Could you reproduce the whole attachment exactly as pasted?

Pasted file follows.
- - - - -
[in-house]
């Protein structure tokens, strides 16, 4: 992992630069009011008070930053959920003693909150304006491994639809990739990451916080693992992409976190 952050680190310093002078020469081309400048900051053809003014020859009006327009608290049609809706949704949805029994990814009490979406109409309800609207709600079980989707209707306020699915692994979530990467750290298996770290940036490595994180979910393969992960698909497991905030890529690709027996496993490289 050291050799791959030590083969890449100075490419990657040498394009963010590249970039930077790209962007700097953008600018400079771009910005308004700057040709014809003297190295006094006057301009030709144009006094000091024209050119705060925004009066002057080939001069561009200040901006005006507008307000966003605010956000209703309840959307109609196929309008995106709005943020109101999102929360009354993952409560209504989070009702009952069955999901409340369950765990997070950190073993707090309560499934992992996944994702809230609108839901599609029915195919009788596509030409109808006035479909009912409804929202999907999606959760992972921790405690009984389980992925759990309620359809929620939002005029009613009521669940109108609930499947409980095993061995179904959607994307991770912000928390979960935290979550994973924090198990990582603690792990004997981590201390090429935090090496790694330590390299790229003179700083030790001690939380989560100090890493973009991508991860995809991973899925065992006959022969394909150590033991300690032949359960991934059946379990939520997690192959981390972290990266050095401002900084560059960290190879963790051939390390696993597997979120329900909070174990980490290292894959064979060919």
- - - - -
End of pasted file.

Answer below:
[in-house]
């Protein structure tokens, strides 16, 4: 992992630069009011008070930053959920003693909150304006491994639809990739990451916080693992992409976190 952050680190310093002078020469081309400048900051053809003014020859009006327009608290049609809706949704949805029994990814009490979406109409309800609207709600079980989707209707306020699915692994979530990467750290298996770290940036490595994180979910393969992960698909497991905030890529690709027996496993490289 050291050799791959030590083969890449100075490419990657040498394009963010590249970039930077790209962007700097953008600018400079771009910005308004700057040709014809003297190295006094006057301009030709144009006094000091024209050119705060925004009066002057080939001069561009200040901006005006507008307000966003605010956000209703309840959307109609196929309008995106709005943020109101999102929360009354993952409560209504989070009702009952069955999901409340369950765990997070950190073993707090309560499934992992996944994702809230609108839901599609029915195919009788596509030409109808006035479909009912409804929202999907999606959760992972921790405690009984389980992925759990309620359809929620939002005029009613009521669940109108609930499947409980095993061995179904959607994307991770912000928390979960935290979550994973924090198990990582603690792990004997981590201390090429935090090496790694330590390299790229003179700083030790001690939380989560100090890493973009991508991860995809991973899925065992006959022969394909150590033991300690032949359960991934059946379990939520997690192959981390972290990266050095401002900084560059960290190879963790051939390390696993597997979120329900909070174990980490290292894959064979060919």